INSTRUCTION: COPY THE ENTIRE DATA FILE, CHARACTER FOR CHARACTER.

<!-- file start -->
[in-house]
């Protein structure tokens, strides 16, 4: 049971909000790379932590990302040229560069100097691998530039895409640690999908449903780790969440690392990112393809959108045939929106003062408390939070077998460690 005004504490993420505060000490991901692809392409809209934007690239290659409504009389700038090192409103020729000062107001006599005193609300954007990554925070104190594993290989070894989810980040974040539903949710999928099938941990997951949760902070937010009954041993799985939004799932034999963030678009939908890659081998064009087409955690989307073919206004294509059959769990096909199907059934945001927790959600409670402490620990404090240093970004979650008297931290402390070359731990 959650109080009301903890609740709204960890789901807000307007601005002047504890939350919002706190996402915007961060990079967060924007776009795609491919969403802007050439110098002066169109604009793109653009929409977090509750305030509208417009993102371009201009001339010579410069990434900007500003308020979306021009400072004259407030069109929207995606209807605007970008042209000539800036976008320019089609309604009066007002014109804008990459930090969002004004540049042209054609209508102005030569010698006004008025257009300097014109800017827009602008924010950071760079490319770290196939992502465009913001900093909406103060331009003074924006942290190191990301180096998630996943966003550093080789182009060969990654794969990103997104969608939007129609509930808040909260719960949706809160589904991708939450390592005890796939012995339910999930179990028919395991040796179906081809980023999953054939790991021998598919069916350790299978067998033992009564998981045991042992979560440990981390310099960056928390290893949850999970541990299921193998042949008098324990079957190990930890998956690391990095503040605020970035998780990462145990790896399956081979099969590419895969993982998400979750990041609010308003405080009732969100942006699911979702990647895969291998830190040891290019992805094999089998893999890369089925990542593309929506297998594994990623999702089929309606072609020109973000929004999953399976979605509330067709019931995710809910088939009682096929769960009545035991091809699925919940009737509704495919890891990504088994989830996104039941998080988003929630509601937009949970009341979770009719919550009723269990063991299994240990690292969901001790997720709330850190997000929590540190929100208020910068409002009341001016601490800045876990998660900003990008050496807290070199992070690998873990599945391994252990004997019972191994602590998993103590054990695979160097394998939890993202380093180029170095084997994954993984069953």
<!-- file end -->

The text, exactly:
[in-house]
């Protein structure tokens, strides 16, 4: 049971909000790379932590990302040229560069100097691998530039895409640690999908449903780790969440690392990112393809959108045939929106003062408390939070077998460690 005004504490993420505060000490991901692809392409809209934007690239290659409504009389700038090192409103020729000062107001006599005193609300954007990554925070104190594993290989070894989810980040974040539903949710999928099938941990997951949760902070937010009954041993799985939004799932034999963030678009939908890659081998064009087409955690989307073919206004294509059959769990096909199907059934945001927790959600409670402490620990404090240093970004979650008297931290402390070359731990 959650109080009301903890609740709204960890789901807000307007601005002047504890939350919002706190996402915007961060990079967060924007776009795609491919969403802007050439110098002066169109604009793109653009929409977090509750305030509208417009993102371009201009001339010579410069990434900007500003308020979306021009400072004259407030069109929207995606209807605007970008042209000539800036976008320019089609309604009066007002014109804008990459930090969002004004540049042209054609209508102005030569010698006004008025257009300097014109800017827009602008924010950071760079490319770290196939992502465009913001900093909406103060331009003074924006942290190191990301180096998630996943966003550093080789182009060969990654794969990103997104969608939007129609509930808040909260719960949706809160589904991708939450390592005890796939012995339910999930179990028919395991040796179906081809980023999953054939790991021998598919069916350790299978067998033992009564998981045991042992979560440990981390310099960056928390290893949850999970541990299921193998042949008098324990079957190990930890998956690391990095503040605020970035998780990462145990790896399956081979099969590419895969993982998400979750990041609010308003405080009732969100942006699911979702990647895969291998830190040891290019992805094999089998893999890369089925990542593309929506297998594994990623999702089929309606072609020109973000929004999953399976979605509330067709019931995710809910088939009682096929769960009545035991091809699925919940009737509704495919890891990504088994989830996104039941998080988003929630509601937009949970009341979770009719919550009723269990063991299994240990690292969901001790997720709330850190997000929590540190929100208020910068409002009341001016601490800045876990998660900003990008050496807290070199992070690998873990599945391994252990004997019972191994602590998993103590054990695979160097394998939890993202380093180029170095084997994954993984069953």